EU Antitrust Issues In Consumer Goods—Export Bans, Online Sales, And Pricing Restrictions

Several European competition authorities are showing a renewed focus on restrictions in distribution arrangements, particularly in the UK and Germany. Some of this originates in the rise of online platforms and e-commerce disruptors but its effects extend beyond the online world. We look at some recent trends and key issues that companies should keep in mind to avoid falling foul of these rules.

The EU vs. US Approach

EU antitrust agencies take a more critical view than their US counterparts of vertical restrictions, i.e. restrictions that a seller seeks to impose on its distributor.

While the basic principle remains that vertical agreements are less likely to give rise to competition issues than restrictions between competitors, the basic approach of EU antitrust rules is that a supplier cannot restrict a distributor's onward sales (subject to some clearly defined exceptions). There are many instances where such restrictions are prohibited, irrespective of their effect (so-called hardcore restrictions).

To guide companies when entering into vertical agreements, the European Commission has published two important documents: the Vertical Block Exemption 1 and the Vertical Guidelines.2 The Block Exemption creates a safe harbour for agreements that fulfil certain criteria. The Guidelines set out how to analyse vertical agreements that fall outside the safe harbour.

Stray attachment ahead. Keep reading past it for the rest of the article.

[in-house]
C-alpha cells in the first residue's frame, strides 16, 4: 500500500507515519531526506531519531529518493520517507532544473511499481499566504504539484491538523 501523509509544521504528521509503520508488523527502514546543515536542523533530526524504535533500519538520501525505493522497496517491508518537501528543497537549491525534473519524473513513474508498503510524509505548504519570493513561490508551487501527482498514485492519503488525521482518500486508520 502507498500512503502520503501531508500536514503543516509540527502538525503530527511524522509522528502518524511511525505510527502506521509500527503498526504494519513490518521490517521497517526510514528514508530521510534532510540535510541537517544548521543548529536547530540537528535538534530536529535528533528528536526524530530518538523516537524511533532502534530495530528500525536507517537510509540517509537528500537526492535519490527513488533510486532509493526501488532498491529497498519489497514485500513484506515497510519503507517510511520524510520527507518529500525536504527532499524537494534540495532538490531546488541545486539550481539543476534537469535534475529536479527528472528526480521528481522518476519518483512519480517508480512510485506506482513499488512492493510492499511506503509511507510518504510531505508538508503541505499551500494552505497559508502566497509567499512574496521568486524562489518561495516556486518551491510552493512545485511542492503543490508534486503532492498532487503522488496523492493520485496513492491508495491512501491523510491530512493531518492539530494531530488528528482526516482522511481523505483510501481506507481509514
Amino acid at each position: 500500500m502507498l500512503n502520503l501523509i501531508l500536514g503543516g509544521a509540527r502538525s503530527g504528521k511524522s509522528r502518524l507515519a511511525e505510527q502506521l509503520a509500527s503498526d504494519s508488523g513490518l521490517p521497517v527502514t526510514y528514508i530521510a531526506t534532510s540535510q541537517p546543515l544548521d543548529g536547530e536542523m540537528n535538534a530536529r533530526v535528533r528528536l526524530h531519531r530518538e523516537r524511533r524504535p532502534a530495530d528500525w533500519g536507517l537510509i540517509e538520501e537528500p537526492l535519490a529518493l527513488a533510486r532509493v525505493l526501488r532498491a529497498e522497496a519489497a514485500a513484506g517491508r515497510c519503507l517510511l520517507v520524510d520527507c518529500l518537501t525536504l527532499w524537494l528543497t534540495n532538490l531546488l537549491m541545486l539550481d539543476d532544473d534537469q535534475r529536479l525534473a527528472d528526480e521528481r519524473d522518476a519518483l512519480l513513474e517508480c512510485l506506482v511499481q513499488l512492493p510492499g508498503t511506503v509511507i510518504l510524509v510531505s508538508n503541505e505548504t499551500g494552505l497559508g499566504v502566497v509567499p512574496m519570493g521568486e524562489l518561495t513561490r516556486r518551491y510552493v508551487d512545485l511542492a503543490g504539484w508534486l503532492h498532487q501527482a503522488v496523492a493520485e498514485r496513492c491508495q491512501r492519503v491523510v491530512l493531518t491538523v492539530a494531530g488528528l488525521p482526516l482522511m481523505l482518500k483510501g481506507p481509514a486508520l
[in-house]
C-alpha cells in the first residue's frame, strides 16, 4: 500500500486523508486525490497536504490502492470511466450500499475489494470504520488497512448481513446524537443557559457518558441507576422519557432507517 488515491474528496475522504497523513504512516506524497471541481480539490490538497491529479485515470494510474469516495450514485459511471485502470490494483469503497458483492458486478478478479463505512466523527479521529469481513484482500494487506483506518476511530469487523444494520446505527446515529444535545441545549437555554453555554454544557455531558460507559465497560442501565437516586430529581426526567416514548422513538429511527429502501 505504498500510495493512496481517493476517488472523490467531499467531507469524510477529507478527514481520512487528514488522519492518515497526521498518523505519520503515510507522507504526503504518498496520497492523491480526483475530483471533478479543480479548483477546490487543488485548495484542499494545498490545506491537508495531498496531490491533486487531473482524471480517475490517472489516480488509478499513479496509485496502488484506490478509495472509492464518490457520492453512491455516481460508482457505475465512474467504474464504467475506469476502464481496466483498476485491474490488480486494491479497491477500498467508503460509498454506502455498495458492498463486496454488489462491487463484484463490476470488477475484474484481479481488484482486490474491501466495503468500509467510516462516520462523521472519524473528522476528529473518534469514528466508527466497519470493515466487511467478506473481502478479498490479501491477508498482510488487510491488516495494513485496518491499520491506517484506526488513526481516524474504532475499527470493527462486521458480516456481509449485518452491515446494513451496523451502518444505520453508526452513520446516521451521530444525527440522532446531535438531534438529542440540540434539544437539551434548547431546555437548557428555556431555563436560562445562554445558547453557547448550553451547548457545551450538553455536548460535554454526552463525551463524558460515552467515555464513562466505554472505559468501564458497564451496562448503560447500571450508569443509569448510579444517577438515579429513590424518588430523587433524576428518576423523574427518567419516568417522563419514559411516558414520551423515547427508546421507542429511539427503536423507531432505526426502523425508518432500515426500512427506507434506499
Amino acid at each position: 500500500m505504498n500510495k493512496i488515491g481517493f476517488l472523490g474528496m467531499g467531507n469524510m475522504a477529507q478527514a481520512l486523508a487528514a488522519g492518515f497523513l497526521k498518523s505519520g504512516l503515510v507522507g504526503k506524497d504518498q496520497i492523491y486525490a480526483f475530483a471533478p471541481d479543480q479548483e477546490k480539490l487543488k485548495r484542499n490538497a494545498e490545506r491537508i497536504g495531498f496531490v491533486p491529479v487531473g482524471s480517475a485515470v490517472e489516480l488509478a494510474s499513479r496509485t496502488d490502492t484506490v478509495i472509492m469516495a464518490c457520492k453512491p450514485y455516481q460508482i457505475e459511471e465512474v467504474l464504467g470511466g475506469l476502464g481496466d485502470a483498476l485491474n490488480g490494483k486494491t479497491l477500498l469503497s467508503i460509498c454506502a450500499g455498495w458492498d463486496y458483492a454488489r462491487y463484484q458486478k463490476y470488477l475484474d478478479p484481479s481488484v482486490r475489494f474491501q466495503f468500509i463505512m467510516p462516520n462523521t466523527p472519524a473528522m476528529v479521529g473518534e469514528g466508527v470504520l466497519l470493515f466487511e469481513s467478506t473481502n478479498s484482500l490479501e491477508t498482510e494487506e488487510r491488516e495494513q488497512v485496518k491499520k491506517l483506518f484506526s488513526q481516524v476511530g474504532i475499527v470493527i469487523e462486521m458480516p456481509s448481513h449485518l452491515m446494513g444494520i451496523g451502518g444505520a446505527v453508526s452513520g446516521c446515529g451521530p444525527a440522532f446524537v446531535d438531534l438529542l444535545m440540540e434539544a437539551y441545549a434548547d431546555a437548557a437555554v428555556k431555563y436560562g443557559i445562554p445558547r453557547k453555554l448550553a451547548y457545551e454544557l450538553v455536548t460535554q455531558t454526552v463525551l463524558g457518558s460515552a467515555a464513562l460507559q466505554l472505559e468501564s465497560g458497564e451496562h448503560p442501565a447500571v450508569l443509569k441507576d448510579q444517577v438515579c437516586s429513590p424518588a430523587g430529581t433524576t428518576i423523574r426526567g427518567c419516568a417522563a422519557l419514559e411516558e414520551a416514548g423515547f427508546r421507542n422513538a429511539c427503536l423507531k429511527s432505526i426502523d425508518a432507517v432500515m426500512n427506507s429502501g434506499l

The difference between US and EU rules stems, in part, from the fact that EU institutions have used competition rules as a tool to integrate various national markets in the EU and this means that in certain circumstances unilateral actions that restrict trade amongst member states can also present antitrust issues where the company potentially holds market power.

Export Bans and Restricting Parallel Trade

EU competition rules take a very strict approach against agreements that seek to restrict onward exports of products. Whilst companies can generally set up a network of exclusive sales territories, they are generally allowed only to restrict active but not passive sales from one to another sales territory.

Active sales means actively approaching individual customers, for example through direct mail or visits. Passive sales are where the customer approaches the distributor on its own. Selling products over the internet through its own dedicated website or via an online platform is viewed as a passive, not an active sale (see more below).

The European Commission has not been shy in imposing fines for agreements that restrict sales between member states. For example, it imposed a102 million fine on Volkswagen in 1998,3 a42 million fine on Opel in...

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